I've often commented, when asked which smartphone fills my needs best, that I could pluck almost any device from my Symbian archive, stick in my SIM and refresh its podcasts/PIM info and I'd be off and running.

Here are some advantages of going 'retro':

  • no problems with pocketability
  • better feel in the hand when really mobile, less droppable
  • (probably) no problems with fragility
  • full use with gloves on(!)
  • no worries about it getting something really valuable lost or stolen (who'd nick a old Nokia in 2012 - a sad observation...)
  • a wider range of form factors, including sliders, candybar T9, candybar QWERTY, touch/T9 hybrid, full clamshell QWERTY, etc. - one form factor very definitely does not fit all!
  • The feel of buttons under your fingers - definite, mechanical, satisfying buttons...
  • the certainty that you can replace the battery (everything in the Symbian world prior to 2010 had a battery door/cover)
  • you already (probably) own the device in question, so you don't have to take out a second mortgage to pay for it...

The disadvantages are just as numerous, of course, from lack of compatibility with many 2012 apps and services to smaller screens and slower processors. But, staying in the 'retro' spirit, just how far could I go back?

One obvious point is that beyond a certain point (the Nokia E71 and N95 were the oldest devices to get it), the free worldwide sat-nav wouldn't apply. Not that I'm averse to a modest ten quid for a year's navigation license on older/other devices (e.g. the aforementioned N82), but it's a hassle setting up the license and you have to wonder if Nokia's map license servers, which aren't technically needed anymore, will be taken offline at some point.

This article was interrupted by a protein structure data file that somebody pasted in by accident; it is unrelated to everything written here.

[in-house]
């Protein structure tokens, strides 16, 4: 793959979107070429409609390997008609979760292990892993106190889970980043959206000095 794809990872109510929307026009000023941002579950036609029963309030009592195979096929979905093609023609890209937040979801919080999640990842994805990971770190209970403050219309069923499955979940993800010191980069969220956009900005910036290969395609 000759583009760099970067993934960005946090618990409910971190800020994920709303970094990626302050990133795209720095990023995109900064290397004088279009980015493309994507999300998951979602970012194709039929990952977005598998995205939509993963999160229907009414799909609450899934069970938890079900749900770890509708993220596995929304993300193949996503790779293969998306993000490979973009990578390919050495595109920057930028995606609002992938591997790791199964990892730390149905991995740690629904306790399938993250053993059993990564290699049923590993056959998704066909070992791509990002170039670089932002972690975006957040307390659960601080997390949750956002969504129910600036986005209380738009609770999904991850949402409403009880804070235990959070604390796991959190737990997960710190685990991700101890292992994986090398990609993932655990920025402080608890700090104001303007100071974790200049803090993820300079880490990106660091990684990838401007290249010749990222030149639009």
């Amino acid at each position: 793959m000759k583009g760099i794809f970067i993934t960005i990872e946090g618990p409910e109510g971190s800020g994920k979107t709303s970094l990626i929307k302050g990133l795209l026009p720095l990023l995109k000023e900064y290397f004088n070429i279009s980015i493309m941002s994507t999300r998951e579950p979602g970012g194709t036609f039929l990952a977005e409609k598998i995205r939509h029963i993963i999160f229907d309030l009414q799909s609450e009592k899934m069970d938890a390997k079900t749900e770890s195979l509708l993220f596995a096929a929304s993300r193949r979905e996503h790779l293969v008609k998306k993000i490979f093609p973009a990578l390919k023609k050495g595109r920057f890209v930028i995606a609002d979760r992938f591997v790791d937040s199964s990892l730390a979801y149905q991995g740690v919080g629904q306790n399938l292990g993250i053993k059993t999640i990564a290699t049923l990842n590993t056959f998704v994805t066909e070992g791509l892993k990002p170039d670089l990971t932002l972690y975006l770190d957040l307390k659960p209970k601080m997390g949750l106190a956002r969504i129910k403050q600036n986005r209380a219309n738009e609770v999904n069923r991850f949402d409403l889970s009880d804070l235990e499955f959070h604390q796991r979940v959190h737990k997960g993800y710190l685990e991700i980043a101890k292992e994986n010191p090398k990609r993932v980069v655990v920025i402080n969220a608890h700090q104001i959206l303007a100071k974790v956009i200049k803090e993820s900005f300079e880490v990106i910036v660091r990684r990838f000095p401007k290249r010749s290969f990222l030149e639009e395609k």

N82 running latest Gravity

Another factor might be PIM sync, with the current excellent Mail for Exchange implementation not being available and reliable once you go back beyond S60 3rd Edition FP2, which means that you'd have to rely on SyncML or Nokia Suite to get contacts and calendar backwards and forwards.

Go back further and you can even re-emerge into the world of touch, thanks to the Sony Ericsson UIQ-interfaced phones, albeit with a plastic stylus (eight years before the Samsung Galaxy Note!!), far slower processors and less capable hardware than today's devices.

Also from eight years or so ago, there are the large 4"-screened Communicators, of which the 9500 was possibly the best, with full keyboard, menu-based interface and yet with appallingly underpowered media handling and web browsing by current standards. (The Nokia E90 promised to take this form factor and really up the hardware spec, and is another candidate, but even that ended up being poorish for media and web.)

Nokia 9500